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The Centre for Military Justice provide access to free, independent, expert legal advice when dealing with serious bullying, sexual harassment, gender-based violence or other forms of discrimination, including racial discrimination, and to bereaved military families needing legal support and representation when dealing with the aftermath of a service death. The helpline number is 0203 848 6820 or contact them on email.
A briefing (Child Soldiers International, 2019) making the case for setting 18 as the minimum age for recruitment.
This report from the Child Rights International Network, Conscription by poverty? Deprivation and army recruitment in the UK, states that the UK is the only country in Europe to recruit from age 16 and more soldiers are recruited at 16 than any other age.
We look at recent reports on the levels of abuse in the armed forces and growing ackowledgement of the systemic failures in how complaints are handled.
22/08/2019CRIN press release
A new report from the Child Rights International Network shows that the British army is intentionally targeting young people from deprived backgrounds for the roles carrying the greatest risks in war.
The third re-inquest in relation to the four Deepcut deaths of young soldiers has returned a verdict of suicide despite lack of proof and illustrates again the imbalance of power between the institutions of the military and the individual.
In this written submission to the Defence Committee's inquiry into the work of the Service Complaints Ombudsman, we focus on how issues with the complaints system may affect the youngest serving personnel in the armed forces, particularly those under 18 years old, and recommend that the youngest members of the armed forces are considered as a distinct group in relation to the functioning of the service complaints system.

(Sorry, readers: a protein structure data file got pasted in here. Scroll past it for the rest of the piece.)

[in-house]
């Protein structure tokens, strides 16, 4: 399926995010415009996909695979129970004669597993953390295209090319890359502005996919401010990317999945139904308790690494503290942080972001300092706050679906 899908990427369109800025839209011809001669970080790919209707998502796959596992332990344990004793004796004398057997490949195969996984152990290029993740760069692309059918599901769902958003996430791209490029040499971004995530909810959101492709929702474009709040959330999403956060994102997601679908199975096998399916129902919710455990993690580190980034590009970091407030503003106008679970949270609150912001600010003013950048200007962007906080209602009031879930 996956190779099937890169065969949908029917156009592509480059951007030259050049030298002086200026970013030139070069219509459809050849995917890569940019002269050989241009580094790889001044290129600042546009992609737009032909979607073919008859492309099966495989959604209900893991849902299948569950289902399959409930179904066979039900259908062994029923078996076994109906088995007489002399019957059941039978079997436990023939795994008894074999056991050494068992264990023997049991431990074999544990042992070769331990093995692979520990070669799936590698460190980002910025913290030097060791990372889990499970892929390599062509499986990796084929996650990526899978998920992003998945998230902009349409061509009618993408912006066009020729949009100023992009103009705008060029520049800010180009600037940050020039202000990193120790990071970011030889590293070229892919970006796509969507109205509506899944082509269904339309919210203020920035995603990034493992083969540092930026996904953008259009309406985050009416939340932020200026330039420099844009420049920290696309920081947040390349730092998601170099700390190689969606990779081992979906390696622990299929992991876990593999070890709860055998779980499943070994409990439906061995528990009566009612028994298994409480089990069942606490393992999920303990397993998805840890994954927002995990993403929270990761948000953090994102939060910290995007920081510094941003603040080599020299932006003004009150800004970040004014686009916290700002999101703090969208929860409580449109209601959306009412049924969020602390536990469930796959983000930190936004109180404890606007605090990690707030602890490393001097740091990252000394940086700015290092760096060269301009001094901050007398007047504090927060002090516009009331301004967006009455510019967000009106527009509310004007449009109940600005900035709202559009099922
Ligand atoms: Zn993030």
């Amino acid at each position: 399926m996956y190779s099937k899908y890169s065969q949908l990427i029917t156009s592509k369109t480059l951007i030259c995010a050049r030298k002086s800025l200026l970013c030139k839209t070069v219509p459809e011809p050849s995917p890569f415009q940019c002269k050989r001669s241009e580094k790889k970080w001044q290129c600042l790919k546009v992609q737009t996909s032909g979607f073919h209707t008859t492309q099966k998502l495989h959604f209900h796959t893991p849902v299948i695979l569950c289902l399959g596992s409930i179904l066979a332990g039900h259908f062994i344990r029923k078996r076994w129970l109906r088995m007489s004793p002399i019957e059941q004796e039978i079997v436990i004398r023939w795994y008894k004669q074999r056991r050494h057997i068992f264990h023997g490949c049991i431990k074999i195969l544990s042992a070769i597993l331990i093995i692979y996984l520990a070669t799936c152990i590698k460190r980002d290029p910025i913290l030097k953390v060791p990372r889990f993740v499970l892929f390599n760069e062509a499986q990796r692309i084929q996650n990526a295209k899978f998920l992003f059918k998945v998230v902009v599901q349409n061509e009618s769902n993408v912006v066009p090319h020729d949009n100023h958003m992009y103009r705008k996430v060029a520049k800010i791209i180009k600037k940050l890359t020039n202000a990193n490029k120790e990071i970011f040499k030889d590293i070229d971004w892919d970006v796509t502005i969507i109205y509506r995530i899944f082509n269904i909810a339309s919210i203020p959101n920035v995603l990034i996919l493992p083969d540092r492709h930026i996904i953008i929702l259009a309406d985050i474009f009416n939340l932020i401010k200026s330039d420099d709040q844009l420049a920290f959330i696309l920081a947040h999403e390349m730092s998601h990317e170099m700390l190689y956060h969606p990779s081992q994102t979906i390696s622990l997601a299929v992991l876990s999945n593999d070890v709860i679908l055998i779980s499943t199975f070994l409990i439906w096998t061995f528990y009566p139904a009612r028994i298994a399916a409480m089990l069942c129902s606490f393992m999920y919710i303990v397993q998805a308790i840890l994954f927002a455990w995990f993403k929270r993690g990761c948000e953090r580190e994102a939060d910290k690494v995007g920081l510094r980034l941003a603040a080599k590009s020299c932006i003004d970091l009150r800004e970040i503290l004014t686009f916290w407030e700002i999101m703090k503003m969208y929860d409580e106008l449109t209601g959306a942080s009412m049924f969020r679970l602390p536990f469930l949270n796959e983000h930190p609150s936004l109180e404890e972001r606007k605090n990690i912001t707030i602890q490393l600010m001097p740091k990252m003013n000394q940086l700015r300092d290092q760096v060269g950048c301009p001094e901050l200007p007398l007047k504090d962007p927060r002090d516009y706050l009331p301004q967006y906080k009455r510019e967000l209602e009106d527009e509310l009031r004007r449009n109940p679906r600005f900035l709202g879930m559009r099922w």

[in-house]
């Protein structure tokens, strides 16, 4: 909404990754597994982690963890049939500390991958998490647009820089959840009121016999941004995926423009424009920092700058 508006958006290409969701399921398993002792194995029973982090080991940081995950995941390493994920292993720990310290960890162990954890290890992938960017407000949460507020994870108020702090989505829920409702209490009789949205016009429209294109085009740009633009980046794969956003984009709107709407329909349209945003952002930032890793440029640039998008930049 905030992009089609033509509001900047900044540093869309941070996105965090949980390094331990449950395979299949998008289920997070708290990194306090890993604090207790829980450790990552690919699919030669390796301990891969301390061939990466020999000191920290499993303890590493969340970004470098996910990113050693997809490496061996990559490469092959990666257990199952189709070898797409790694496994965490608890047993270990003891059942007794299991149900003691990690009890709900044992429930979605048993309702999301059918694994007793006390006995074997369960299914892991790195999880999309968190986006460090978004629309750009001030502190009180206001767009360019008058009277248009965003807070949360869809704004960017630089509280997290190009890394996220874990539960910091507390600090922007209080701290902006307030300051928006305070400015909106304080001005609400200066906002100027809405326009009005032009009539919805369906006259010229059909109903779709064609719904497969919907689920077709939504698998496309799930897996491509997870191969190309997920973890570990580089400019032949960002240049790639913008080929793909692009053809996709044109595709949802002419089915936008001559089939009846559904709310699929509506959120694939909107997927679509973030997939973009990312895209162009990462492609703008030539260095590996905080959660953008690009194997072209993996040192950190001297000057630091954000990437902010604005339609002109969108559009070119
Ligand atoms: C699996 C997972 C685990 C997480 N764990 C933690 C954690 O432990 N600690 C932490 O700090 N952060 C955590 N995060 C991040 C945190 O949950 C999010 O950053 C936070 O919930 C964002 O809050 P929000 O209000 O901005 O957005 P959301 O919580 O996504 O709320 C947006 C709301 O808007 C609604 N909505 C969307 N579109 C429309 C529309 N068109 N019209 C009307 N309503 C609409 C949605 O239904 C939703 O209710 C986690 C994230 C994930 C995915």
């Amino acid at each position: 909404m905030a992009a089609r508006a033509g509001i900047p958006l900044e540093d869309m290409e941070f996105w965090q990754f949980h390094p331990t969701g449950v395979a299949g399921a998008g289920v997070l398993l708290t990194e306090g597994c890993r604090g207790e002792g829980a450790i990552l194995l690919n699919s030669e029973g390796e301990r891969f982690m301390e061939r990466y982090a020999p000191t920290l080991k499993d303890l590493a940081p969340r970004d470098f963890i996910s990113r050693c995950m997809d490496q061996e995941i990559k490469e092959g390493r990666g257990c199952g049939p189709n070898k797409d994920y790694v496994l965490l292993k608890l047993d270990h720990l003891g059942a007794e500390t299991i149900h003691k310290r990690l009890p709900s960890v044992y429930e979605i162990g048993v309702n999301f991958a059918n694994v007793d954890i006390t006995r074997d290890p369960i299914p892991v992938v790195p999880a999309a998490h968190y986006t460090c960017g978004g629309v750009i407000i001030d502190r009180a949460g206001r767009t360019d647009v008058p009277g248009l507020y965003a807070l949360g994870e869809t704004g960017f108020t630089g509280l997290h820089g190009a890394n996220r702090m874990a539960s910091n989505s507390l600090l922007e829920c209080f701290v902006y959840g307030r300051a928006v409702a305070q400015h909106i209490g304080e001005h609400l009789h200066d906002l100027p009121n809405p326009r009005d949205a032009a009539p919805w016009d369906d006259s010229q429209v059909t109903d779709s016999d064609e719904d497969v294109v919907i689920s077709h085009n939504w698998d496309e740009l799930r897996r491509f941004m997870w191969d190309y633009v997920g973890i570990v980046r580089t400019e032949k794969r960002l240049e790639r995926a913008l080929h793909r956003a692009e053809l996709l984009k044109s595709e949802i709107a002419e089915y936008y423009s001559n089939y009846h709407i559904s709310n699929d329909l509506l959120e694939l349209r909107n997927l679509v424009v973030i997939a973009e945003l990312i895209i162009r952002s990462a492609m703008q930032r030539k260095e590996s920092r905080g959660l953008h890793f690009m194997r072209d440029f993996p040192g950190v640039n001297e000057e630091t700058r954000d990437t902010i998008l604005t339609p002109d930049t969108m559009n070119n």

At the launch event for our report with Medact on Selling the Military: A critical analysis of contemporary recruitment marketing in the UK, contributors and participants told us why they think this is an important issue. And a longer film of the presentation summarising the report.
The human rights organisation Liberty campaign on Soldier's Rights and have addressed a number of substantial concerns with the military justice system in recent years.
This report, written by ForcesWatch and published with the public health charity Medact, analyses the way the armed forces market their careers to adolescents and young people, creating powerful messages that which exploit developmental vulnerabilities and social inequality, risking the health and well-being of recruits. Narratives of camaraderie and self-development also serve to promote an uncontroversial and depoliticised idea of the military more widely which promote self-fulfilment in the context of conflict.